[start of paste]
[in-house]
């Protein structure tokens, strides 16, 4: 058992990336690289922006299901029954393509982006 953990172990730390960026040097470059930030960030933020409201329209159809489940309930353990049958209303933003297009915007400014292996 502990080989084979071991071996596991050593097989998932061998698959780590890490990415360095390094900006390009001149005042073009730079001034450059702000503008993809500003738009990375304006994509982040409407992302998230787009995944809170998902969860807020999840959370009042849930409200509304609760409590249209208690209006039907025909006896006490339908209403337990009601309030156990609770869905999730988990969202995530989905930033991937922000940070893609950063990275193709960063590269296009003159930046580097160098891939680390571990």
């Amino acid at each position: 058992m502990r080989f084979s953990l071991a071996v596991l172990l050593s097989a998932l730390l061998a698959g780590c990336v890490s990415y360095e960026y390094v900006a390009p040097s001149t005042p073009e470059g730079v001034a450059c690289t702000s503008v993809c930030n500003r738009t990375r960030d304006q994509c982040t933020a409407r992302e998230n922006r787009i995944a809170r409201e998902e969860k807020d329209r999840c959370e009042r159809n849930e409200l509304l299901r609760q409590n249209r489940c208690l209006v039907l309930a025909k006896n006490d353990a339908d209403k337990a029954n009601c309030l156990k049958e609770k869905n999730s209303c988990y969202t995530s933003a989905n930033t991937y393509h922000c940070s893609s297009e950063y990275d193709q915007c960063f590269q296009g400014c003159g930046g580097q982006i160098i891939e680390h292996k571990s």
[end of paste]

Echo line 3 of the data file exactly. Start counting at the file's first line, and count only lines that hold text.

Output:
């Amino acid at each position: 058992m502990r080989f084979s953990l071991a071996v596991l172990l050593s097989a998932l730390l061998a698959g780590c990336v890490s990415y360095e960026y390094v900006a390009p040097s001149t005042p073009e470059g730079v001034a450059c690289t702000s503008v993809c930030n500003r738009t990375r960030d304006q994509c982040t933020a409407r992302e998230n922006r787009i995944a809170r409201e998902e969860k807020d329209r999840c959370e009042r159809n849930e409200l509304l299901r609760q409590n249209r489940c208690l209006v039907l309930a025909k006896n006490d353990a339908d209403k337990a029954n009601c309030l156990k049958e609770k869905n999730s209303c988990y969202t995530s933003a989905n930033t991937y393509h922000c940070s893609s297009e950063y990275d193709q915007c960063f590269q296009g400014c003159g930046g580097q982006i160098i891939e680390h292996k571990s």